269120 Hollow Fe@SiO2 Nanorods for Oxidation-Reduction Chemistry

Monday, October 29, 2012: 9:20 AM
324 (Convention Center )
Hannah Grace, Chemical Engineering, University of Pittsburgh, Pittsburgh, PA, Michelle Najera, Department of Chemical Engineering, University of Pittsburgh, Mascaro Center for Sustainable Innovation, University of Pittsburgh, Pittsburgh, PA and Götz Veser, Department of Chemical and Petroleum Engineering, University of Pittsburgh, Pittsburgh, PA

Core-shell materials, consisting of a reactive metal core surrounded by an inert support shell are of interest in a range of applications including catalysis, drug delivery, optics, and separation processes.  Hollow core-shell materials, in which there exists a central cavity within the metal core, are of particular interest; they present new possibilities for limiting confinement effects and hence studying the potential for an enhanced reduction-oxidation capacity for the metal cores.  We have developed a synthesis path for hollow iron core/silica shell nanoparticles (Fe@SiO2) with ~40 x 150 nm rod shaped hollow iron cores.  The method begins with a hydrothermal synthesis of β-FeO(OH) nanorods, followed by a wrapping of these particles with a 20-30 nm porous and amorphous silica shell via a modified Stöber synthesis.  This synthesis route relies on the low density of the β-FeO(OH) nanorod intermediate.  The metal core becomes hollow only after transformation into higher density iron materials via calcination in air (to Fe2O3) or reduction (to elemental iron).  We have found that although a range of both hydrothermal and forced hydrolysis synthesis conditions can lead to the β-FeO(OH) intermediate, an optimization of temperature, iron precursor concentration, and pH are required for well-defined and uniform nanorods with narrow particle size distributions.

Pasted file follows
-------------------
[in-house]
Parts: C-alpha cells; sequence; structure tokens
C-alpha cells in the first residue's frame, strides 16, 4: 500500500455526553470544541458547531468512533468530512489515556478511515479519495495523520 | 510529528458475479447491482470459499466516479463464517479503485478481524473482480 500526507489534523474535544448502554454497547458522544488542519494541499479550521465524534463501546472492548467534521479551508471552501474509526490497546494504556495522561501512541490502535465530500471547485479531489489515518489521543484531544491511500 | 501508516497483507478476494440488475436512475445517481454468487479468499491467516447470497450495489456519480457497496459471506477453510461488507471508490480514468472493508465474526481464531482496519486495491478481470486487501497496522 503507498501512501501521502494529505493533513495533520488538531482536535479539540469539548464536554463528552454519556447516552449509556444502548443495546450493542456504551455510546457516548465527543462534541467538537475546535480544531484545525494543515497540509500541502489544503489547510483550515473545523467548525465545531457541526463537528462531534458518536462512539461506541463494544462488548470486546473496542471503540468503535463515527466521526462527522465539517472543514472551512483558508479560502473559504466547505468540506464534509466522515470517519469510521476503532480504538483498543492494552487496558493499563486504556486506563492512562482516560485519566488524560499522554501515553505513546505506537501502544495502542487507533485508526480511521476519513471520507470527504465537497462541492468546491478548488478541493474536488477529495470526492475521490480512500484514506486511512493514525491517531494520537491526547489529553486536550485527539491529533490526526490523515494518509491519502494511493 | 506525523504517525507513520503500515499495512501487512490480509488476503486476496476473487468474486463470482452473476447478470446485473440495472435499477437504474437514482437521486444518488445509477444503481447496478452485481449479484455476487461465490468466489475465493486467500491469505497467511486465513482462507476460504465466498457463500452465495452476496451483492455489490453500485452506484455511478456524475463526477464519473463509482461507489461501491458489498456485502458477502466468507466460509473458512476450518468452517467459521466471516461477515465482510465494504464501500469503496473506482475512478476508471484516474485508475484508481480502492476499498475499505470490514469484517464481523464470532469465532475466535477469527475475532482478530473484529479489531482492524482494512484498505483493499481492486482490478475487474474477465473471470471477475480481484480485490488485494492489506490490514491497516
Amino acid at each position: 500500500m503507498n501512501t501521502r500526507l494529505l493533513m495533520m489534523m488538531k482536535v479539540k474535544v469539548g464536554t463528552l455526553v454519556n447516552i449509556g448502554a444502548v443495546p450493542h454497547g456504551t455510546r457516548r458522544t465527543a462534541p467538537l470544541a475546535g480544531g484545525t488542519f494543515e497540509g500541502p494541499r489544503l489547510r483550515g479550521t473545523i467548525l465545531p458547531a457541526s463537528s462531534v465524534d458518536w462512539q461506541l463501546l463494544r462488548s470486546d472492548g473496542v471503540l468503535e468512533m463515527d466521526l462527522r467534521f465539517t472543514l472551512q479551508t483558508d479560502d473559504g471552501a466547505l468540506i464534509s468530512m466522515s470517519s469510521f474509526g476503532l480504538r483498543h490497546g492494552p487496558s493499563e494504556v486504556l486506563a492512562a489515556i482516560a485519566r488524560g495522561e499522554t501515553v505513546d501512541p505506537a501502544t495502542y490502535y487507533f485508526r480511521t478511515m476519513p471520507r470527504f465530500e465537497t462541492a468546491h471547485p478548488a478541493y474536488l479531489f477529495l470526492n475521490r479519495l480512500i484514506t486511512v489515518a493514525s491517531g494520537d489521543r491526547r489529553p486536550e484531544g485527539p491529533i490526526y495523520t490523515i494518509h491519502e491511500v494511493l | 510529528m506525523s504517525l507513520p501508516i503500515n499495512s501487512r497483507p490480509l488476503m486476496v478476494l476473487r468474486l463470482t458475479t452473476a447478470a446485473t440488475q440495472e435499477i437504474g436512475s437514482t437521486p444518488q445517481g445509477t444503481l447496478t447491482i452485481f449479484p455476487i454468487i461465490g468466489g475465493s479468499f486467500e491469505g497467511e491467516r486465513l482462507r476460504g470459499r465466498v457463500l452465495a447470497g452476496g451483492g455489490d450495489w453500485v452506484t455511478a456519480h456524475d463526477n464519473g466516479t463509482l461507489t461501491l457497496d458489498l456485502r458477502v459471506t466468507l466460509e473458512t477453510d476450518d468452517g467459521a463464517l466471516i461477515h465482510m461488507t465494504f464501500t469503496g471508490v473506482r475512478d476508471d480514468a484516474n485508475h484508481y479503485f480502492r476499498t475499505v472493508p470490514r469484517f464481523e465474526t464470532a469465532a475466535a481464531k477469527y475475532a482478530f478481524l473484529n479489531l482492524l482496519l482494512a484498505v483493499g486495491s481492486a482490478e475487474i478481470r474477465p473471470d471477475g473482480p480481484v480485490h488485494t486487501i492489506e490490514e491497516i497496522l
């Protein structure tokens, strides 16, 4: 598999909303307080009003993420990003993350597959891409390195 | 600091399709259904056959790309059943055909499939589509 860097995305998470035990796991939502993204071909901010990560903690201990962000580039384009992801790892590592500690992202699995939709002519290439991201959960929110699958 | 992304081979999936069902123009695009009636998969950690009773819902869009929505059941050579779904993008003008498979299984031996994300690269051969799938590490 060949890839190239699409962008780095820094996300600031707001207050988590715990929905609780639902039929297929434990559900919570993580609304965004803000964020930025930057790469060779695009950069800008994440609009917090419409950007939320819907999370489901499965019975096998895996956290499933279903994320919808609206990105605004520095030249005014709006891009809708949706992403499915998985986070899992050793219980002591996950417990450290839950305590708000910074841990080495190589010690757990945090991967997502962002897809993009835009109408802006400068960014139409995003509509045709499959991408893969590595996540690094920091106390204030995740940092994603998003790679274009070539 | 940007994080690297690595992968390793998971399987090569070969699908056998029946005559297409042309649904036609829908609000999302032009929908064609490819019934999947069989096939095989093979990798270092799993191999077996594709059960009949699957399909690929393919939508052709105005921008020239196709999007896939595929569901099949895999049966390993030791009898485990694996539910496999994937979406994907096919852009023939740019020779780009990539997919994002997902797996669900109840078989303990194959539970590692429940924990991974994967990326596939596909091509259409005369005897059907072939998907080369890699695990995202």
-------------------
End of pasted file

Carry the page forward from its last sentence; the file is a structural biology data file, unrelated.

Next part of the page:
Notably, initial evaluation of this material indicates redox capacities ~2 times higher than conventional (non-hollow) Fe@SiO2 materials, possibly due to reduced confinement effects.  Synthesis and characterization of the materials, as well as application as oxygen carriers in chemical looping, a clean combustion technology, will be discussed in detail in the presentation.

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